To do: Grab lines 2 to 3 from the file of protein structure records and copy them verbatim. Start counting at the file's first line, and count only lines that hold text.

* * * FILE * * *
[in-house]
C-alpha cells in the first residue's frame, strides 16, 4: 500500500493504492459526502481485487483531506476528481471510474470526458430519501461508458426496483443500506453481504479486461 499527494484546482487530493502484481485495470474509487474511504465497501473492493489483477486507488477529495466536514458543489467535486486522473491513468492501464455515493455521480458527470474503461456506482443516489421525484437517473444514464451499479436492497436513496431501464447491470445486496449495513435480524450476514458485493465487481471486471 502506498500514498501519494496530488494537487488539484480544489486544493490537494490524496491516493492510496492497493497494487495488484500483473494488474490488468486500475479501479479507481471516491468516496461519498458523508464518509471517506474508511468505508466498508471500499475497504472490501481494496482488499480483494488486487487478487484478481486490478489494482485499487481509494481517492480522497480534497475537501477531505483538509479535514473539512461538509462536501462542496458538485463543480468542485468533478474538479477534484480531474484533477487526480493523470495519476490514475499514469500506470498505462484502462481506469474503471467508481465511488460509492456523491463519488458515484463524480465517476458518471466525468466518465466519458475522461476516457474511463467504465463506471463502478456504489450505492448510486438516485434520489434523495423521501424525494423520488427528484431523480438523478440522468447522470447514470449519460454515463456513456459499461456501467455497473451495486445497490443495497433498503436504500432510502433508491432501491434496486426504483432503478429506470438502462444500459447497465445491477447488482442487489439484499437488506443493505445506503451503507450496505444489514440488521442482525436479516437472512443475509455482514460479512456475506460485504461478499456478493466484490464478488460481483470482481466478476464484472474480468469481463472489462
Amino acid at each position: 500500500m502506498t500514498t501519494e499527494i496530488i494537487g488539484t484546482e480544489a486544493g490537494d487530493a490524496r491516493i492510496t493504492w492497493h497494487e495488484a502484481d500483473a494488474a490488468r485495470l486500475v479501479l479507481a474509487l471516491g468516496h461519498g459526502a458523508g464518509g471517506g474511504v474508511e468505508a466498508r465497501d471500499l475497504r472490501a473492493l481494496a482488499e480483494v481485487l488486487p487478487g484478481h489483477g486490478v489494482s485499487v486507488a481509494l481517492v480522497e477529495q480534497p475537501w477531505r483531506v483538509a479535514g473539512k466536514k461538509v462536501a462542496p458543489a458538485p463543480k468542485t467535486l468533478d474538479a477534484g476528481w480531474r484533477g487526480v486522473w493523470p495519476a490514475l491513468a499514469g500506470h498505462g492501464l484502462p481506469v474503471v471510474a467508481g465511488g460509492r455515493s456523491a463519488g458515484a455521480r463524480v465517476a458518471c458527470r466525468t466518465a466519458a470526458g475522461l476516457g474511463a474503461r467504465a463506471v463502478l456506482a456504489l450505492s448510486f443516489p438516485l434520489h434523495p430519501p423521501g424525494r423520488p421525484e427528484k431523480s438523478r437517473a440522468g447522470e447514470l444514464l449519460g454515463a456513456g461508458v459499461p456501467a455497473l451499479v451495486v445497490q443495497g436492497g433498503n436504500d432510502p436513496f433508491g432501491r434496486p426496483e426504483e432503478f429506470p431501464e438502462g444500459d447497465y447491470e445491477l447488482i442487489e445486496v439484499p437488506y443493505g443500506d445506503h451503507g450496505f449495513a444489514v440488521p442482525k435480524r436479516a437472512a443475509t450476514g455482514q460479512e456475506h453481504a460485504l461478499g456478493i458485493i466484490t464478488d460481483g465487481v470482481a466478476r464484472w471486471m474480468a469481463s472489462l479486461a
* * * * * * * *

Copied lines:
C-alpha cells in the first residue's frame, strides 16, 4: 500500500493504492459526502481485487483531506476528481471510474470526458430519501461508458426496483443500506453481504479486461 499527494484546482487530493502484481485495470474509487474511504465497501473492493489483477486507488477529495466536514458543489467535486486522473491513468492501464455515493455521480458527470474503461456506482443516489421525484437517473444514464451499479436492497436513496431501464447491470445486496449495513435480524450476514458485493465487481471486471 502506498500514498501519494496530488494537487488539484480544489486544493490537494490524496491516493492510496492497493497494487495488484500483473494488474490488468486500475479501479479507481471516491468516496461519498458523508464518509471517506474508511468505508466498508471500499475497504472490501481494496482488499480483494488486487487478487484478481486490478489494482485499487481509494481517492480522497480534497475537501477531505483538509479535514473539512461538509462536501462542496458538485463543480468542485468533478474538479477534484480531474484533477487526480493523470495519476490514475499514469500506470498505462484502462481506469474503471467508481465511488460509492456523491463519488458515484463524480465517476458518471466525468466518465466519458475522461476516457474511463467504465463506471463502478456504489450505492448510486438516485434520489434523495423521501424525494423520488427528484431523480438523478440522468447522470447514470449519460454515463456513456459499461456501467455497473451495486445497490443495497433498503436504500432510502433508491432501491434496486426504483432503478429506470438502462444500459447497465445491477447488482442487489439484499437488506443493505445506503451503507450496505444489514440488521442482525436479516437472512443475509455482514460479512456475506460485504461478499456478493466484490464478488460481483470482481466478476464484472474480468469481463472489462
Amino acid at each position: 500500500m502506498t500514498t501519494e499527494i496530488i494537487g488539484t484546482e480544489a486544493g490537494d487530493a490524496r491516493i492510496t493504492w492497493h497494487e495488484a502484481d500483473a494488474a490488468r485495470l486500475v479501479l479507481a474509487l471516491g468516496h461519498g459526502a458523508g464518509g471517506g474511504v474508511e468505508a466498508r465497501d471500499l475497504r472490501a473492493l481494496a482488499e480483494v481485487l488486487p487478487g484478481h489483477g486490478v489494482s485499487v486507488a481509494l481517492v480522497e477529495q480534497p475537501w477531505r483531506v483538509a479535514g473539512k466536514k461538509v462536501a462542496p458543489a458538485p463543480k468542485t467535486l468533478d474538479a477534484g476528481w480531474r484533477g487526480v486522473w493523470p495519476a490514475l491513468a499514469g500506470h498505462g492501464l484502462p481506469v474503471v471510474a467508481g465511488g460509492r455515493s456523491a463519488g458515484a455521480r463524480v465517476a458518471c458527470r466525468t466518465a466519458a470526458g475522461l476516457g474511463a474503461r467504465a463506471v463502478l456506482a456504489l450505492s448510486f443516489p438516485l434520489h434523495p430519501p423521501g424525494r423520488p421525484e427528484k431523480s438523478r437517473a440522468g447522470e447514470l444514464l449519460g454515463a456513456g461508458v459499461p456501467a455497473l451499479v451495486v445497490q443495497g436492497g433498503n436504500d432510502p436513496f433508491g432501491r434496486p426496483e426504483e432503478f429506470p431501464e438502462g444500459d447497465y447491470e445491477l447488482i442487489e445486496v439484499p437488506y443493505g443500506d445506503h451503507g450496505f449495513a444489514v440488521p442482525k435480524r436479516a437472512a443475509t450476514g455482514q460479512e456475506h453481504a460485504l461478499g456478493i458485493i466484490t464478488d460481483g465487481v470482481a466478476r464484472w471486471m474480468a469481463s472489462l479486461a